• 8 components on Buechel Branch eliminated
  • Combine components into plans, incrementally
  • 10 components in NED plan 8 detention ponds,
    1 floodwall, 1 channel improvement

41
Three Plan Development Reaches
1
1
15
14
13
2
12
11
2
10
3
5
9
3
Buechel Branch
4
7
6
4
8
3
2
5
1
42
Risk of Flooding
  • Establish a target stage at each damage reach
    index point
  • Find annual probability of exceeding that stage
  • Find reliability of passing design floods

Target Stage
43
Assessment of Engineering Risk
F(h)
  • Conditional probability
  • Assumes a particular flood severity
  • Annual probability
  • Integrates over all flood severities
  • Risk measures actually used
  • Annual exceedance probability
  • Conditional nonexceedance probability

1
Exceedance probability
Nonexceedance probability
0
H
Target Stage
44
Computation of Engineering Risk Measuresfrom
the Stage-Frequency Curve
Q
H
H
Q
Target Stage
H
f1(Qp)
H
f2(HQ)
f3(Hp)
p
p
Q
pe
p
p
Q
  • Annual exceedance probability
  • Find pe for target stage at each Monte Carlo
    replicate
  • Get expected value and median of pe values over
    all simulations
  • Get long term risk as 1-(1-pe)n
  • Conditional nonexceedance probability
  • Find H for given p at each replicate
  • Find of replicates for which H lt Target stage

45
(No Transcript)
46
Beargrass Creek Case Study
  • Description of the Study Area
  • Hydrology Hydraulics
  • Economic Analysis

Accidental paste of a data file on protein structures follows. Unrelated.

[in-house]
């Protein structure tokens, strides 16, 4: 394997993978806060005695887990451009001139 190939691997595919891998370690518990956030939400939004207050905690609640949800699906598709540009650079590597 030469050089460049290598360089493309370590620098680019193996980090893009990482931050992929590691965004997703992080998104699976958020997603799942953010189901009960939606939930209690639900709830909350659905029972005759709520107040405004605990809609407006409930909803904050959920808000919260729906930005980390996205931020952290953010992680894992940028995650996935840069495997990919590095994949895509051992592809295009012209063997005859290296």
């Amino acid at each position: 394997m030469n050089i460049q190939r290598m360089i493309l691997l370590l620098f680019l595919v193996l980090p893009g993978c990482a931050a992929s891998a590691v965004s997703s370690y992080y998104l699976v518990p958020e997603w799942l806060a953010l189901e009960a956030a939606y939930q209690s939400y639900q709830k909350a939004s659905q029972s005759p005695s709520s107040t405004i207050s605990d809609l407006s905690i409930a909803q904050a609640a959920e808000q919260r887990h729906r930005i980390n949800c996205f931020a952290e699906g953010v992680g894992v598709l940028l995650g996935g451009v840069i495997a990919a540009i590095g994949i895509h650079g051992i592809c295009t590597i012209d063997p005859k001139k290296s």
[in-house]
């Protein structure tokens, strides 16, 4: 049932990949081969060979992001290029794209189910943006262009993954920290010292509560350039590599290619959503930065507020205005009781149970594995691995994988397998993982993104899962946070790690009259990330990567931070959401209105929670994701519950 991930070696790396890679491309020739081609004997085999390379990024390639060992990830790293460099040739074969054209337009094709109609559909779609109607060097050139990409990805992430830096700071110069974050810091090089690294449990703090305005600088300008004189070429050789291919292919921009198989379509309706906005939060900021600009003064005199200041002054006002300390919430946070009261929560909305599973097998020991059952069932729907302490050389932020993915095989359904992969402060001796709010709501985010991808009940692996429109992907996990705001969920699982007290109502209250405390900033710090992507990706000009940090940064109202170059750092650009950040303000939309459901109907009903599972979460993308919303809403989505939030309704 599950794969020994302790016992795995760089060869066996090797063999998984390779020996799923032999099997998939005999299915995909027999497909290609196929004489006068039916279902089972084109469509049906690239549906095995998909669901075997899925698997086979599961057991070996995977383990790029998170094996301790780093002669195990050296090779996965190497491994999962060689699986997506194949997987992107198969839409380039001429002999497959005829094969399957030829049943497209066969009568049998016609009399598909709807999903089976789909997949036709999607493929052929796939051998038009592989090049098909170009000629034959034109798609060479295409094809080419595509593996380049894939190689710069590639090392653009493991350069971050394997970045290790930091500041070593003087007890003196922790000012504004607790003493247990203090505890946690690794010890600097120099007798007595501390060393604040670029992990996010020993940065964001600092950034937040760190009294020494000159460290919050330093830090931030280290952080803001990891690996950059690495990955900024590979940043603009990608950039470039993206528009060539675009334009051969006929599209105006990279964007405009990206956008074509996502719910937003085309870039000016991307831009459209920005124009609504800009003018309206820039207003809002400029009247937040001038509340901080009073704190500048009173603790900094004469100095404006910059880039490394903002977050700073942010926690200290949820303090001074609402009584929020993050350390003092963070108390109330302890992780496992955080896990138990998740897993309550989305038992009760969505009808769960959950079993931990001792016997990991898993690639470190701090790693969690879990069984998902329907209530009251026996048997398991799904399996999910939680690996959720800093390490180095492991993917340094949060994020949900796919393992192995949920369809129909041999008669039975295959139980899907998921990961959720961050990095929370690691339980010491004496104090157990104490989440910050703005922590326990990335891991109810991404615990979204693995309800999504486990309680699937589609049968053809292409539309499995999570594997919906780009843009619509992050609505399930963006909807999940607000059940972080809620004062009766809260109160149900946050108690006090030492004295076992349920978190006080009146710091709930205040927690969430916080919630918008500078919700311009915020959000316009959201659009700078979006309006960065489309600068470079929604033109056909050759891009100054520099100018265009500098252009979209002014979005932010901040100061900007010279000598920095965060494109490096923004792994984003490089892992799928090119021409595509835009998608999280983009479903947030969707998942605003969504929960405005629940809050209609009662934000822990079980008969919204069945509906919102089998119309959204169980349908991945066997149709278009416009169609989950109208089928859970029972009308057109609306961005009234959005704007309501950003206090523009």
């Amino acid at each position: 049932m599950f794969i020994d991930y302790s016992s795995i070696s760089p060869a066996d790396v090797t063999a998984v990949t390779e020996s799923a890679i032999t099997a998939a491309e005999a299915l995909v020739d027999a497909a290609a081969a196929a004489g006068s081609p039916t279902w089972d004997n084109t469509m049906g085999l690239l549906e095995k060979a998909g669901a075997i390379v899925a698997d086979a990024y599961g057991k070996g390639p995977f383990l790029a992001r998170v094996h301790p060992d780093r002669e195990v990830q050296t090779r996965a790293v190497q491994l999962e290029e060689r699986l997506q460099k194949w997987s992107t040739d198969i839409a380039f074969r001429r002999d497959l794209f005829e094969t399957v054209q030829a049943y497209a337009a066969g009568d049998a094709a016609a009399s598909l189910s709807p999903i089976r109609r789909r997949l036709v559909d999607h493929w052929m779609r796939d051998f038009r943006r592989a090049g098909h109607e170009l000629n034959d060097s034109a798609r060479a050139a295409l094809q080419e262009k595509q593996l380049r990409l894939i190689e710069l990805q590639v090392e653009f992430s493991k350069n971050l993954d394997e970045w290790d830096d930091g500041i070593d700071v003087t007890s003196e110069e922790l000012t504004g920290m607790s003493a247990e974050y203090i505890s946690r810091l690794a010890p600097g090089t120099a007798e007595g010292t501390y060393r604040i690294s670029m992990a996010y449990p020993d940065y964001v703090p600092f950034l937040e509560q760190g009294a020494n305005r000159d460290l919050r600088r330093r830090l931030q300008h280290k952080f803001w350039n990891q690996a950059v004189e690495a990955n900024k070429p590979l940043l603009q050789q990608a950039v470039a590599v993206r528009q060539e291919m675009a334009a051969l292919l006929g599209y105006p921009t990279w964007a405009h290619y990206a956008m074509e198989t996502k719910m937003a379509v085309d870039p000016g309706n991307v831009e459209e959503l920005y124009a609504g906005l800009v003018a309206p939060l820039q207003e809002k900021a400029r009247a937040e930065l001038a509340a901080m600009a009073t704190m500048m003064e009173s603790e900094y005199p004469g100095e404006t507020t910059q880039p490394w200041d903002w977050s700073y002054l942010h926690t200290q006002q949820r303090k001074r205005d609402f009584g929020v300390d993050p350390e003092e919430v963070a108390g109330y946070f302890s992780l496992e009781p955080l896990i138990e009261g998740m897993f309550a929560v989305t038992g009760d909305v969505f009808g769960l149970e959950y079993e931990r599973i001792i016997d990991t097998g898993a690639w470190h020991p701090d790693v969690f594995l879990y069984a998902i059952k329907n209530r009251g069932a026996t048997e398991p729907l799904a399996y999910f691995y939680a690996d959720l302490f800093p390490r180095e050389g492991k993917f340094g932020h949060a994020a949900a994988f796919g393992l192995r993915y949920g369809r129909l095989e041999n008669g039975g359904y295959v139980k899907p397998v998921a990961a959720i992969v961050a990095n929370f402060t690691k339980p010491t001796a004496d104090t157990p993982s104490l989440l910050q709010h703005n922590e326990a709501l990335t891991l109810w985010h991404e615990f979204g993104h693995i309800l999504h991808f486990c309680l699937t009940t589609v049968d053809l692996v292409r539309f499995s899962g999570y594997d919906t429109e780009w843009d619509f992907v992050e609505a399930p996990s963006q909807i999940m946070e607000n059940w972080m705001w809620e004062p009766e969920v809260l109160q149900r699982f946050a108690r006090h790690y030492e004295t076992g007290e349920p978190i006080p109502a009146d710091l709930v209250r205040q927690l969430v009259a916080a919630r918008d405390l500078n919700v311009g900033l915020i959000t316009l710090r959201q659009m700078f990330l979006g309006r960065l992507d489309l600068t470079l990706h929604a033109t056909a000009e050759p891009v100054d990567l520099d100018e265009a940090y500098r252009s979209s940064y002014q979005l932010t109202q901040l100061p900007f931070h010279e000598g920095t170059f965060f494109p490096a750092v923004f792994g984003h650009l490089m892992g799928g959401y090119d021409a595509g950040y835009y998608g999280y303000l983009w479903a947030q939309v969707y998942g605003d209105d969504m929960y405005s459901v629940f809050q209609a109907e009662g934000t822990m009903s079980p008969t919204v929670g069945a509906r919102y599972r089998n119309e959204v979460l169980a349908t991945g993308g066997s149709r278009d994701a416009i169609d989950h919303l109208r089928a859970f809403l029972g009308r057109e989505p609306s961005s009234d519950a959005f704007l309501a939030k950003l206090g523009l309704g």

• Project Planning
  • Assessment of the Risk Based Analysis Methodology

47
Overall Assessment
  • The core methodology is solid and is an advance
    in engineering practice of flood risk assessment
  • Focus is completely on damage reaches considered
    as statistically independent entities
  • Whole project risk and 25,50,75 damage values
    cannot be built up this way
  • Can specification of standard deviations of
    analysis variables be improved?

48
Beargrass Creek 100 year Flood Plain Map
Middle Fork
South Fork
49
Spatial Subdivision of the Region
Spatial Unit Used for
Whole River Expected Annual Damage (EAD), Benefit-Cost analysis
3 Main River Reaches Incremental analysis to get NED plan
22 Damage Reaches Basic unit for analysis using HEC-FDA
263 Hydraulic Cross-sections Water surface elevation profile computation
2150 Structures Structure inventory
50
Whole Project Risk Assessment
  • Take a flood of severity, p, and integrate the
    damage along the reach
  • Without any plan (o)
  • With a plan (w)
  • Benefit of plan is B Do - Dw
  • Randomize the flood discharge and stage for the
    whole project rather than for each reach
  • Compute project-based damage values for each
    randomization and use them to get B25, B75 values
About PowerShow.com